2 of 2 people found the following review helpful
on 21 October 2001
Anyone devastated by the end of pavement will not be disappointed with this fantastic album.probably more of an easy listen than a most pavement albums,this is packed with beautiful pop songs about yul brinner,pirates and cold mornings in alaska.many pavement moments,still lyrically and sonically obscure and obtuse,this has definetely more of an accesible feel with it's pop culture references.'pink india' and 'trojan curfew' are beautiful,poignant songs with typically unusual subject matter.'jenny and the ess-dog' is a scathing but well-observed song about a relationship from a dog's point of view..perhaps? this is a very poignant and amusing journey round mr.malkmus' head,where history,geography and the banal aspects of contemporary culture collide,proving him to be the creative genius we knew him to be all along.
"off came those awful toe rings"
1 of 1 people found the following review helpful
on 18 January 2001
It's very difficult to know how to rate an album like this. On the one hand it is an album of beauty, integrity and intellect that far surpasses 99 percent of its contemporary peers. The problem is that Steve Malkmus' debut is (and I don't say this lightly), a mediocre Pavement album. There are few of the hooks, idiosyncratic timings and raw edges that underpinned Pavements best moments and while the lyrics still tower above practically anybody else, not even the beauty of "Church on White" can deny that this is another 'pavement' album devoid of the dynamic 'highs and lows' of "Slanted&Enchanted", "Wowee Zowee" and alike....As a staunch Pavement fan, I love it, as will every other pavement fan......but this release will only maintain pre-existing love affairs and may not appeal to the uninitiated.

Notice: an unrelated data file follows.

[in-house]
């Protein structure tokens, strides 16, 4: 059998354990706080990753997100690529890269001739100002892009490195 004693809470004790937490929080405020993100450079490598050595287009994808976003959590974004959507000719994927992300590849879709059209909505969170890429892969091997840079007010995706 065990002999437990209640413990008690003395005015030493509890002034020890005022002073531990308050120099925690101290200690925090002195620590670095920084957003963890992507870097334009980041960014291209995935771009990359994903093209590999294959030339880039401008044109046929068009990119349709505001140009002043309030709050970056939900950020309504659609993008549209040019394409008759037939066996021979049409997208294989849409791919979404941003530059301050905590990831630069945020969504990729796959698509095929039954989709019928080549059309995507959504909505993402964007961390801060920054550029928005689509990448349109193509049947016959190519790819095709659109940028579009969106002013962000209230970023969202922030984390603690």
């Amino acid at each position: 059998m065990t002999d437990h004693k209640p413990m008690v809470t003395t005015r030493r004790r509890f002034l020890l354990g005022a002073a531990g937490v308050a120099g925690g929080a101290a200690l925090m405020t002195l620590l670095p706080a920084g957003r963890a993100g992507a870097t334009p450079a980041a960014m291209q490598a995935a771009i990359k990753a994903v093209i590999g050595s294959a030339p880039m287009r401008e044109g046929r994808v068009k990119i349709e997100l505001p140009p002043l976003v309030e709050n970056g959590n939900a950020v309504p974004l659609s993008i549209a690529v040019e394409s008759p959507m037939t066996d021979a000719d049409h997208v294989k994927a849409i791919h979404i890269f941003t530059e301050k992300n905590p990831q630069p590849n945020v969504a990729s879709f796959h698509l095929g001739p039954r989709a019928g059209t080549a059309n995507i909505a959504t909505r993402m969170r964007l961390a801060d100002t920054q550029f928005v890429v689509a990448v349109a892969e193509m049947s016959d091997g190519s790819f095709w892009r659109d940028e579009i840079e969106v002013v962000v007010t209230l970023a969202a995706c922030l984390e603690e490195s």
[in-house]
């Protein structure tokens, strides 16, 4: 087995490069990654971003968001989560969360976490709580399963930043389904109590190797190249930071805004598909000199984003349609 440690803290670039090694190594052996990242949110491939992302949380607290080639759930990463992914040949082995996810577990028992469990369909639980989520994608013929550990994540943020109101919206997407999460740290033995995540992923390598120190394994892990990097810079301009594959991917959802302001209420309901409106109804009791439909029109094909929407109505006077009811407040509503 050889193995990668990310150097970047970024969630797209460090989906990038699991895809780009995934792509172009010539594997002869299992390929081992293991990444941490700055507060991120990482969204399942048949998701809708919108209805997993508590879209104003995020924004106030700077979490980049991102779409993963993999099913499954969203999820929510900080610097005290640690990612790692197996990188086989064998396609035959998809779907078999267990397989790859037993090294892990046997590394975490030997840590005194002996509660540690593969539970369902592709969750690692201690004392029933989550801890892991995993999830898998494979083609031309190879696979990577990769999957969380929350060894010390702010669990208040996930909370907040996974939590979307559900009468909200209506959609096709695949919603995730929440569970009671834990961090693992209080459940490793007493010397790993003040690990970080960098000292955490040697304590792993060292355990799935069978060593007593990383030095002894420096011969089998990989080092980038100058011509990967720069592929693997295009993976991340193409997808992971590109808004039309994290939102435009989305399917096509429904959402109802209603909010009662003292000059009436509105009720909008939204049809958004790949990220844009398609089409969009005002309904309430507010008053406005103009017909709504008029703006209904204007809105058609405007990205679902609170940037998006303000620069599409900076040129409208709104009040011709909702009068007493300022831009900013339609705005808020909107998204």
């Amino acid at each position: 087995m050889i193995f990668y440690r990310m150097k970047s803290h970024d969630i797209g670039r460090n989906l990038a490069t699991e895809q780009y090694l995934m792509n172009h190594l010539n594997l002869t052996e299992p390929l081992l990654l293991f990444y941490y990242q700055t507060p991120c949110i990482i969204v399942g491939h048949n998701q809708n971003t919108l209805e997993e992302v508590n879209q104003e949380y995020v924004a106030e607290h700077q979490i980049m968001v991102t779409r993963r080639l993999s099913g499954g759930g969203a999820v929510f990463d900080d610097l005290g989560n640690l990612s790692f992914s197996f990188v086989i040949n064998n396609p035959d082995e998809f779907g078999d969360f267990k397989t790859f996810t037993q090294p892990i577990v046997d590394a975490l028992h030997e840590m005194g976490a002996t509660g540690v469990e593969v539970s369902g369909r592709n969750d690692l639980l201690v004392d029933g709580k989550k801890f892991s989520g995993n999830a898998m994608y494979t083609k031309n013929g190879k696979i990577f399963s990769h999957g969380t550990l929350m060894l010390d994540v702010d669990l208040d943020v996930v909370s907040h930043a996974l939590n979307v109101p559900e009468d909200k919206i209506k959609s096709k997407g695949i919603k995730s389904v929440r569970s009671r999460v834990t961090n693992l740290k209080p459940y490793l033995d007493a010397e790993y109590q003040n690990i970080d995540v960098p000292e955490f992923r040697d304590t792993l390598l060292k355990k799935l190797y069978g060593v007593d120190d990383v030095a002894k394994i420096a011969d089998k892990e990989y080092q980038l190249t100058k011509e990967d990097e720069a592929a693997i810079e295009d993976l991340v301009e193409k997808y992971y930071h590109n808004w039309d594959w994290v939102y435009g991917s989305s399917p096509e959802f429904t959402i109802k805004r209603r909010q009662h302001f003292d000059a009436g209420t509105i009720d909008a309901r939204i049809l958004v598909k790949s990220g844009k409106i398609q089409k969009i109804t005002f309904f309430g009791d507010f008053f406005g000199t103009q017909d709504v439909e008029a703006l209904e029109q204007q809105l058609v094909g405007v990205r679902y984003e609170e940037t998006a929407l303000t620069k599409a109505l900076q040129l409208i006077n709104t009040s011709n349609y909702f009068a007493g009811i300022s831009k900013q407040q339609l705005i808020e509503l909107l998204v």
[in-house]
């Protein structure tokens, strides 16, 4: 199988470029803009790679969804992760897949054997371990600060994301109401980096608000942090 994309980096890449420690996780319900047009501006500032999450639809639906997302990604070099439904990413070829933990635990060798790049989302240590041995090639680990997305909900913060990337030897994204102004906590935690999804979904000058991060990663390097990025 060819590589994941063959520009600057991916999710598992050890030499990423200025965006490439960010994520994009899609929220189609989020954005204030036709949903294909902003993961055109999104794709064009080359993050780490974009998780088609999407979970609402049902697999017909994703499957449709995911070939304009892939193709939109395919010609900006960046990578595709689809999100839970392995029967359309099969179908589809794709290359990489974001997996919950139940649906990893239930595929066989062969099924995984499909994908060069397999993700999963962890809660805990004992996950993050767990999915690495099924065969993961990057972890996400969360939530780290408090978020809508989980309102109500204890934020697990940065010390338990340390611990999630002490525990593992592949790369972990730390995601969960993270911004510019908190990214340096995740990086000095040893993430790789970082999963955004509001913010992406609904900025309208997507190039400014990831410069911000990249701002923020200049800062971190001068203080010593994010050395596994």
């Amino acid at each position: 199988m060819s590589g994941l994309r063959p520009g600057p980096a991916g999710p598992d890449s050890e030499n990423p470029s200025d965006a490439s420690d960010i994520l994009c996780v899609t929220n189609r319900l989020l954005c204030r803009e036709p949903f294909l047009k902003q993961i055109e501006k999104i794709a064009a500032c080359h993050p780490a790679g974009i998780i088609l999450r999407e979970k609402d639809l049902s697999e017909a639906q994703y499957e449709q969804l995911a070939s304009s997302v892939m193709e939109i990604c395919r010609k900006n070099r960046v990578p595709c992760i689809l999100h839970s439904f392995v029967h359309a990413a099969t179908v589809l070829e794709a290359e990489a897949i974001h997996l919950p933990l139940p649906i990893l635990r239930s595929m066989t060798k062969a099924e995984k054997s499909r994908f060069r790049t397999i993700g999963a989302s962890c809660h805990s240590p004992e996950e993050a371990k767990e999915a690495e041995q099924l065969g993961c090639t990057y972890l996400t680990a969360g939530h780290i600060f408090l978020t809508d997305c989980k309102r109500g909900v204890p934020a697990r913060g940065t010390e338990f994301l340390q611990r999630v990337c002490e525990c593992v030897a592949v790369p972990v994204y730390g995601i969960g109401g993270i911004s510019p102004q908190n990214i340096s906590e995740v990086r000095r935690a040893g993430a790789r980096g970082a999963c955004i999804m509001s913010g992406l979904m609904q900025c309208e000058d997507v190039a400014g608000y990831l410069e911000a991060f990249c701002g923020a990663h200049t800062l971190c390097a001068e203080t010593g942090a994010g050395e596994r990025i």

1 of 1 people found the following review helpful
on 30 April 2001
Twelve months ago I knew nothing of SM or his previous band, Pavement, but having seen them for the first time on their visit to Manchester last year, I knew enough to try this album. Cleary SM was the heart of Pavement, musically and lyrically and this album seems to carry on where Pavement left off. At first listen, I though it was OK but nothing special - given time however this album grows on you becoming absolutely addictive. The CD is a permanent resident in my car and the tunes are never out my head. It might not be the most rocking of albums and be a little poppy at times but who cares cause it makes me happy. Give it a try and plenty of listens and you won't be disappointed.